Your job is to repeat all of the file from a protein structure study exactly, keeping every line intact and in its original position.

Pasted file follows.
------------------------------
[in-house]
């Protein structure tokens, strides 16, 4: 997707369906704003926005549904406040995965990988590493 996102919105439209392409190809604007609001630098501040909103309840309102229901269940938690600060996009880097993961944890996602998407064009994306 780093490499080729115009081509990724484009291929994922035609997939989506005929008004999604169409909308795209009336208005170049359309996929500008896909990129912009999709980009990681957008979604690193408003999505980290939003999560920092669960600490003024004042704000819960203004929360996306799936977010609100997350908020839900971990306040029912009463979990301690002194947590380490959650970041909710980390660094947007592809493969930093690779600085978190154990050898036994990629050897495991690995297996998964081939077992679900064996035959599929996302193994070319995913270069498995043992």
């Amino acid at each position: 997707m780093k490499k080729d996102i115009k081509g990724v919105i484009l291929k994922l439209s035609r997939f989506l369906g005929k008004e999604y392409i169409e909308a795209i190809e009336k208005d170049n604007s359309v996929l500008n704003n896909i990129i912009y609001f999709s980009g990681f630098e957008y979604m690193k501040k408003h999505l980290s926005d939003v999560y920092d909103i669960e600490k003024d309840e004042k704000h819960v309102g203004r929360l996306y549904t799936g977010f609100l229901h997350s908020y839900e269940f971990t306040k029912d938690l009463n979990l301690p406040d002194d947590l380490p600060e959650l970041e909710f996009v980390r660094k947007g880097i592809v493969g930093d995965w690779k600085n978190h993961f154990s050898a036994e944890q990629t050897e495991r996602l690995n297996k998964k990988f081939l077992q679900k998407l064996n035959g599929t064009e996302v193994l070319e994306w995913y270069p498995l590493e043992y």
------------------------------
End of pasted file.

[in-house]
């Protein structure tokens, strides 16, 4: 997707369906704003926005549904406040995965990988590493 996102919105439209392409190809604007609001630098501040909103309840309102229901269940938690600060996009880097993961944890996602998407064009994306 780093490499080729115009081509990724484009291929994922035609997939989506005929008004999604169409909308795209009336208005170049359309996929500008896909990129912009999709980009990681957008979604690193408003999505980290939003999560920092669960600490003024004042704000819960203004929360996306799936977010609100997350908020839900971990306040029912009463979990301690002194947590380490959650970041909710980390660094947007592809493969930093690779600085978190154990050898036994990629050897495991690995297996998964081939077992679900064996035959599929996302193994070319995913270069498995043992």
């Amino acid at each position: 997707m780093k490499k080729d996102i115009k081509g990724v919105i484009l291929k994922l439209s035609r997939f989506l369906g005929k008004e999604y392409i169409e909308a795209i190809e009336k208005d170049n604007s359309v996929l500008n704003n896909i990129i912009y609001f999709s980009g990681f630098e957008y979604m690193k501040k408003h999505l980290s926005d939003v999560y920092d909103i669960e600490k003024d309840e004042k704000h819960v309102g203004r929360l996306y549904t799936g977010f609100l229901h997350s908020y839900e269940f971990t306040k029912d938690l009463n979990l301690p406040d002194d947590l380490p600060e959650l970041e909710f996009v980390r660094k947007g880097i592809v493969g930093d995965w690779k600085n978190h993961f154990s050898a036994e944890q990629t050897e495991r996602l690995n297996k998964k990988f081939l077992q679900k998407l064996n035959g599929t064009e996302v193994l070319e994306w995913y270069p498995l590493e043992y």